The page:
Letter by Letter with Stephen Banham

  • April 2014

Over March we had an excellent learning experience when renowned Typographer Stephen Banham of Letterbox lead us into the wonderland of Vernacular Type, leading "Letter by Letter", a special Typography Masterclass for the Melbourne's elite "thinking typographers".

The first session of this Masterclass was held in the spacious and gracious space of Stephen's " Letterbox" Studio on Sydney Road which is a breathtaking space of grand proportion. A bonus was certainly the opportunity to delve through his treasure trove type library (this justified the price of the ticket alone). It's no grand aspersion to say this is probably one the best collections of type related reading in the world. Stephen initiated the learning by discussing his own process, explaining how teaching and research informs his real world projects and vice versa (many of which he shared), including some impressive conceptual typographic installations that you can see in Frankston. One of his favourite books is Modern Lettering, by A Cecil Wade (pictured below), and it was evident that many of the uniquely beautiful letterforms in the book have influenced the aesthetic considerations some of his most elegant and curved letterforms. He seems to have an affinity with the curve. Here is a link that will enable you to flick through this book. Copies are rare as the book is long out of print but if you search hard you can find one. 

Letterbox Studio Library

Stephen explained that becoming a "Typo Archeologist" enables you to give your own terms to the plethora of typographic processes and interactions between Typography and audiences in the urban environment. This is because each typographic expression in the urban landscape is essentially a mapping or representation of the ongoing human process of removing buildings, adding, altering and removing signage. All type tells a unique story of the history and happenings of place, and no type is ever static. It all comes and goes, and changes as it adapts to fashions and protocols of its epoch.

Convergence, Multi Layering, Re Purposing, Absence and Spectacle are a few of the taxonomies ascribed to some of the different typographic processes Stephen showcased on the Masterclass tour down Sydney Road. The example of "Convergence" was particularly quirky, and evidence of Stephen's vigilant eye and ever curious mind. Gradually , over the last decade, Stephen has observed how a kebab shop next to the Commonwealth Bank has slowly converged its own identity with that of the neighbouring Commonwealth Bank! right down to colours of black and gold, and a rather plain corporate font choice that does not exactly express tasty kebab!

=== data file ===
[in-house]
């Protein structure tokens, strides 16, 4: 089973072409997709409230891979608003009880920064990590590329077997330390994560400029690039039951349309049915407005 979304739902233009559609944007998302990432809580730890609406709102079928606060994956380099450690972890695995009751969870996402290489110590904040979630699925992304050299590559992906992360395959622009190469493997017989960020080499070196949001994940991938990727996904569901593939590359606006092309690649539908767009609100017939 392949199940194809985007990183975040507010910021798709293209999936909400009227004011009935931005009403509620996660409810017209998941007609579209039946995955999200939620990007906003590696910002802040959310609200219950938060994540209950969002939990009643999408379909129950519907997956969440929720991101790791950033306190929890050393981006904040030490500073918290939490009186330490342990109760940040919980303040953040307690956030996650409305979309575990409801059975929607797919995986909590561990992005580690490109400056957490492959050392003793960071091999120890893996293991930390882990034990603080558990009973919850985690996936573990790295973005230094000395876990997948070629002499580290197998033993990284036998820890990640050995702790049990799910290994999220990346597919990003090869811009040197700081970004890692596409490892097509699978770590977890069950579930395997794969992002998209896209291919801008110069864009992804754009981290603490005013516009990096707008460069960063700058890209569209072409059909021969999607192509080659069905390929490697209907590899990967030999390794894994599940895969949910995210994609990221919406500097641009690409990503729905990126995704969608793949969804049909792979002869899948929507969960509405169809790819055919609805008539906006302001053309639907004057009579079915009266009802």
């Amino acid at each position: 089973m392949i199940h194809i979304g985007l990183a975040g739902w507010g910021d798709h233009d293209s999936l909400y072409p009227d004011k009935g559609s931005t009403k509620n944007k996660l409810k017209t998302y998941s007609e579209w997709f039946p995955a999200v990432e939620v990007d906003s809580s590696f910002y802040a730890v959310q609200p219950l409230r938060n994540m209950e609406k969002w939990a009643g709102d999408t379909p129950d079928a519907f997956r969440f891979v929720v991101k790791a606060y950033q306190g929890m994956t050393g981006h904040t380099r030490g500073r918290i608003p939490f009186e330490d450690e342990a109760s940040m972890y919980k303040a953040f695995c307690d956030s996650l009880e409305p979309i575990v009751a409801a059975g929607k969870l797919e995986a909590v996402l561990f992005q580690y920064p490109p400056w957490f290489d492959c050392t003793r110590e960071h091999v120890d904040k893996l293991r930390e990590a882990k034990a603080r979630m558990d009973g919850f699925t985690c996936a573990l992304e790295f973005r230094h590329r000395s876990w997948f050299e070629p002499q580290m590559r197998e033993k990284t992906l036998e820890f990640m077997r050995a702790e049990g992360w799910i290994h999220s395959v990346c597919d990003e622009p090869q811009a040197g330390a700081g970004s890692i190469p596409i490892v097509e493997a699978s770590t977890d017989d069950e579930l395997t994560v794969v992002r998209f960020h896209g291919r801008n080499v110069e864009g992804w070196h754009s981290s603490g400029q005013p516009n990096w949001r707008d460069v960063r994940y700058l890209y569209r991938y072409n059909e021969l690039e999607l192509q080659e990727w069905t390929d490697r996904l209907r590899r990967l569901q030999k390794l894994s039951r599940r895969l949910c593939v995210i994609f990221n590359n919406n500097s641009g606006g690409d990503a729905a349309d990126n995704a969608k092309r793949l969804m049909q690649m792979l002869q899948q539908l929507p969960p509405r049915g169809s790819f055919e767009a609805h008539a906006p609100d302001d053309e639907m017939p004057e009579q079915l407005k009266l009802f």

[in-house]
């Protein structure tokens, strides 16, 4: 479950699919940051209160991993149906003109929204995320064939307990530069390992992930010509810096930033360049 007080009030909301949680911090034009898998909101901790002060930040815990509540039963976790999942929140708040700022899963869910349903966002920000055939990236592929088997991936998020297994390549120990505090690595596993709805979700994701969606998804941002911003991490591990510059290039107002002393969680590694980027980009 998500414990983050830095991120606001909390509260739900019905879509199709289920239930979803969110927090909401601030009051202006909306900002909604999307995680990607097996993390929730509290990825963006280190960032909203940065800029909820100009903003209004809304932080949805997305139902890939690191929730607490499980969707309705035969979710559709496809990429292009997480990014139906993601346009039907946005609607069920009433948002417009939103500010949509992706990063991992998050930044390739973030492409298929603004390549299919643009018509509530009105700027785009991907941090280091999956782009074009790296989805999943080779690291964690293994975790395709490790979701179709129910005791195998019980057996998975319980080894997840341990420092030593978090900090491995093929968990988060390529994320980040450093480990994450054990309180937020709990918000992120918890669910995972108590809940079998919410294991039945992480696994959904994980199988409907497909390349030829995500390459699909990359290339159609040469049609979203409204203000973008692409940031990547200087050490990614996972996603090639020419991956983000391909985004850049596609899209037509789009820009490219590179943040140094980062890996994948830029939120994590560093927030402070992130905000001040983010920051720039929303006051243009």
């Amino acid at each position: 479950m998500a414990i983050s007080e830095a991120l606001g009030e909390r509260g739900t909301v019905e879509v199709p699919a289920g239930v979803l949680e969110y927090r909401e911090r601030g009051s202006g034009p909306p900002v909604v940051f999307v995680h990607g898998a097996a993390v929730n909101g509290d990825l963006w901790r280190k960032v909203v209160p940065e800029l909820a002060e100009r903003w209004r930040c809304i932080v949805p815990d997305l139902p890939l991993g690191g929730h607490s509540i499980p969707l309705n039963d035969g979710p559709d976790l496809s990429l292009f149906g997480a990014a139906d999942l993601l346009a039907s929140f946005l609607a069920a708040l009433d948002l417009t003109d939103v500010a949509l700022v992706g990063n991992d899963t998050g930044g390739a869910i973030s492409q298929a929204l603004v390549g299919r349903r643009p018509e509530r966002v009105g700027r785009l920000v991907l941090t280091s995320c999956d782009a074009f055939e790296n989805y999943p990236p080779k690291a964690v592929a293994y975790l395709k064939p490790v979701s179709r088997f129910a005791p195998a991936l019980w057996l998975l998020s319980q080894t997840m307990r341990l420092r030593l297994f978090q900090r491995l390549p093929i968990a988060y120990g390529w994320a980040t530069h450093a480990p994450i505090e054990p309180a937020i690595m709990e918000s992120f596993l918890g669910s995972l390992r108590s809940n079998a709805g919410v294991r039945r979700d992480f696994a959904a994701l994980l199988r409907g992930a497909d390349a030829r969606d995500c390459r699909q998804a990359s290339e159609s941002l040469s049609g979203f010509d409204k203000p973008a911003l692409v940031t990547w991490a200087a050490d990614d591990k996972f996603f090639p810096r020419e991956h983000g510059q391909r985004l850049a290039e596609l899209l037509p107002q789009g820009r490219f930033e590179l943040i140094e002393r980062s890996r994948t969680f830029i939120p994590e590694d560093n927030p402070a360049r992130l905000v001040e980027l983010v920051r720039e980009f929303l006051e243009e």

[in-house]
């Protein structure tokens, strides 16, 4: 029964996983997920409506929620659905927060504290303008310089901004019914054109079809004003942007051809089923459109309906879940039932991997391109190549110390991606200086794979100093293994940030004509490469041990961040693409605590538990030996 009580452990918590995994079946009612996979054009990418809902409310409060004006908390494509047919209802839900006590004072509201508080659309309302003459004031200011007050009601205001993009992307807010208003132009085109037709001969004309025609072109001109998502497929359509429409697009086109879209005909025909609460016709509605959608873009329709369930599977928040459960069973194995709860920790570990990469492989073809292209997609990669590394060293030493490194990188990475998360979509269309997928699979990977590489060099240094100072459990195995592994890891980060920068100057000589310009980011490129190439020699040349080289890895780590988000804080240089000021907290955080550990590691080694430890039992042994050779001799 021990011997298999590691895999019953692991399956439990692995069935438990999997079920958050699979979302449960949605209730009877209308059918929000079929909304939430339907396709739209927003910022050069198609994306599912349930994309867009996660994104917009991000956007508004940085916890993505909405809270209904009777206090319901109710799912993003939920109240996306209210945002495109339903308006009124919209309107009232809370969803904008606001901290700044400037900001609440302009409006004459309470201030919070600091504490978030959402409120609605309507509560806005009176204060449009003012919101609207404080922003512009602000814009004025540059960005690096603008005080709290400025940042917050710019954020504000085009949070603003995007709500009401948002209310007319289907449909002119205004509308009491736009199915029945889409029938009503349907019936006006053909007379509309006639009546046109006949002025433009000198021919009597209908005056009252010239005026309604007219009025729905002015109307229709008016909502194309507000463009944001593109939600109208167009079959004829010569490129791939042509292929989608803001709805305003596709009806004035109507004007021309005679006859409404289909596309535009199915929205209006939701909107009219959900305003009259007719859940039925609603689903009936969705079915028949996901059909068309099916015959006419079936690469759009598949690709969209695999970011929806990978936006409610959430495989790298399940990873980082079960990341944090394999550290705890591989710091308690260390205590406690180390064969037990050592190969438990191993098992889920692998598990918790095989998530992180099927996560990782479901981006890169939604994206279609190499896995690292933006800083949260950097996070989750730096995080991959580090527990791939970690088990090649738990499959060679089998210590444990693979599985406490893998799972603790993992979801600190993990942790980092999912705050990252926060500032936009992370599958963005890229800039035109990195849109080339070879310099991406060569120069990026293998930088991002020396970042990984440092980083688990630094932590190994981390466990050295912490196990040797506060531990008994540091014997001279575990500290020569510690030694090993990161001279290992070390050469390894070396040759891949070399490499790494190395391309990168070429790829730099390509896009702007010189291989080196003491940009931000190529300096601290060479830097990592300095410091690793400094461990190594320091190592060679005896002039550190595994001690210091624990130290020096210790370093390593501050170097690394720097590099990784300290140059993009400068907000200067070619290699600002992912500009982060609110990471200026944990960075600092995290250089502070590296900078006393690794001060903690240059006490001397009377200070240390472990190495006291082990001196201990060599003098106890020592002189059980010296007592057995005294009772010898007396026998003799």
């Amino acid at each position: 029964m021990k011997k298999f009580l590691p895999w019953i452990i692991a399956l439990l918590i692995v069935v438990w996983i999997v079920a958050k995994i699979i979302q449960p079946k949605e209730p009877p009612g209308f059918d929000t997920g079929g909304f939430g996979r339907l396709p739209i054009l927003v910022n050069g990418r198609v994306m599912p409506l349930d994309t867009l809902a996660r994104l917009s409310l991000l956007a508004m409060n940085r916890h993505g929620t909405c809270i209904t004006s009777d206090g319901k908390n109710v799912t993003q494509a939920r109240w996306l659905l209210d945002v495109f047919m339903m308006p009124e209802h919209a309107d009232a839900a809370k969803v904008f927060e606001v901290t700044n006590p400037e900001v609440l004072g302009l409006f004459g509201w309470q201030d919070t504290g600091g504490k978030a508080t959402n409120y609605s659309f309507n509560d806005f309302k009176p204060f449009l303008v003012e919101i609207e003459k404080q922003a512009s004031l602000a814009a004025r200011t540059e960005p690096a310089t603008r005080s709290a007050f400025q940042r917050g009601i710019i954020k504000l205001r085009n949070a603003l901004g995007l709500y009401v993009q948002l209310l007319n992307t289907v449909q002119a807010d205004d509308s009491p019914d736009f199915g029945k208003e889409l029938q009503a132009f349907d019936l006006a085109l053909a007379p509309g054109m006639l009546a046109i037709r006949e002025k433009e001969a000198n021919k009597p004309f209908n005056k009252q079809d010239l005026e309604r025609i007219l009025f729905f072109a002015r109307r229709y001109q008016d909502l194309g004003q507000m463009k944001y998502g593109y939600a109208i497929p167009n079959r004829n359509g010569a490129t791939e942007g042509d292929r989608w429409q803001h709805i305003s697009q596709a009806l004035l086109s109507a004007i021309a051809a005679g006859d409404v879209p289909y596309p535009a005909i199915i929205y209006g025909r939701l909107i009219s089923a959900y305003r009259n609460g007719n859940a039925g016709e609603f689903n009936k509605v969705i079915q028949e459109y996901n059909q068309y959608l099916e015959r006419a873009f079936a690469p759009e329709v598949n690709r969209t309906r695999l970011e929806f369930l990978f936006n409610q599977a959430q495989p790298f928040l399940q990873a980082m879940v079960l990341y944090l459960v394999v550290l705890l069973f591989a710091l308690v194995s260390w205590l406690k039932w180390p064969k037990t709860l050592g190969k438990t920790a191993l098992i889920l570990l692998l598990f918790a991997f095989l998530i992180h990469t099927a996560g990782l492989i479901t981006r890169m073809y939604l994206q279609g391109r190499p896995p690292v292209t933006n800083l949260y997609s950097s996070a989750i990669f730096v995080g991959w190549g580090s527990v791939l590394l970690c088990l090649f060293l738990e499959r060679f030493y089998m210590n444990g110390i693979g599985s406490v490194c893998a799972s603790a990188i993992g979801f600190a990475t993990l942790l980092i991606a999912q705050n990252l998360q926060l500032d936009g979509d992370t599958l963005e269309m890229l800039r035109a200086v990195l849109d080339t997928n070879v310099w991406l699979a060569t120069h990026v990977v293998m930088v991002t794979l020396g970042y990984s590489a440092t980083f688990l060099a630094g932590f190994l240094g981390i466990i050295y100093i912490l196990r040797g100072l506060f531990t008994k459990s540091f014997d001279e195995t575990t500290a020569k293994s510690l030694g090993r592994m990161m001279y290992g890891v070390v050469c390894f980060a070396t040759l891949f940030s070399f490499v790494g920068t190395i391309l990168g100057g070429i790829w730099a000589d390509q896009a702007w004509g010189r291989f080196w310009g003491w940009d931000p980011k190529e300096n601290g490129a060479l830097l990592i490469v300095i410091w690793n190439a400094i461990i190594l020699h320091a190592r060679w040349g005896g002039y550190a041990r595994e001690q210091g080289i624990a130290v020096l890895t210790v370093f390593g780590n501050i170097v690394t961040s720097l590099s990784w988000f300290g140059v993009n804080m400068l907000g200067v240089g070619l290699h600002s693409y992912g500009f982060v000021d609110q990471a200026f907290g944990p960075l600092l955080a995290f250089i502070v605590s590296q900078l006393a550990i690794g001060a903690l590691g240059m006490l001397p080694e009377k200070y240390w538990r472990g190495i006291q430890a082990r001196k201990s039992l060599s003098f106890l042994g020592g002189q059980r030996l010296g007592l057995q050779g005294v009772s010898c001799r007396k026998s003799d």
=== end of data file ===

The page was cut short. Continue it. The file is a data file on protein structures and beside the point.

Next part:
After completing their own research over the weekend, students were required to make their own findings and reinterpretations, then use these as a departure point to create their own letterform prototypes. 

Student Sahra Martin used the material from which historically much of Brunswick is built as her point of departure - Bricks. Being built on rich deposits of red clay, Brunswick was once famous for "Brunswick Bricks", with its kilns employing many of the italian migrants who arrived in Australia from Italy in the fifties and sixties. Below is her visual research and a short summary of process which I enjoyed: 

My collection of photographs, notes and resultant letterforms are based on the materials that built Brunswick - both physically and metaphorically. Whilst both bluestone and bricks were considered, bricks offered most towards the creation of a strong typographic solution. 

Hoffman Brickworks occupies a large space in Dawson St and is deeply ingrained in Brunswick’s history, economy, politics, social and cultural fabric. It is now home to a residential development which was built under the condition that it was sympathetic to the site, the result of a tireless community campaign - something that Brunswick is renowned for.

My final solution looks at rebranding this development as the current typography does not reflect its foundations. Using bricks as type and grid - both in positive and negative form - I have created two logotypes which represent the built environment’s historical and contemporary structures, whilst also drawing inspiration from the brick painting and neon signage around the area.

Final project review at OSNS HQ, with OSNS Collaborator, Stephen Banham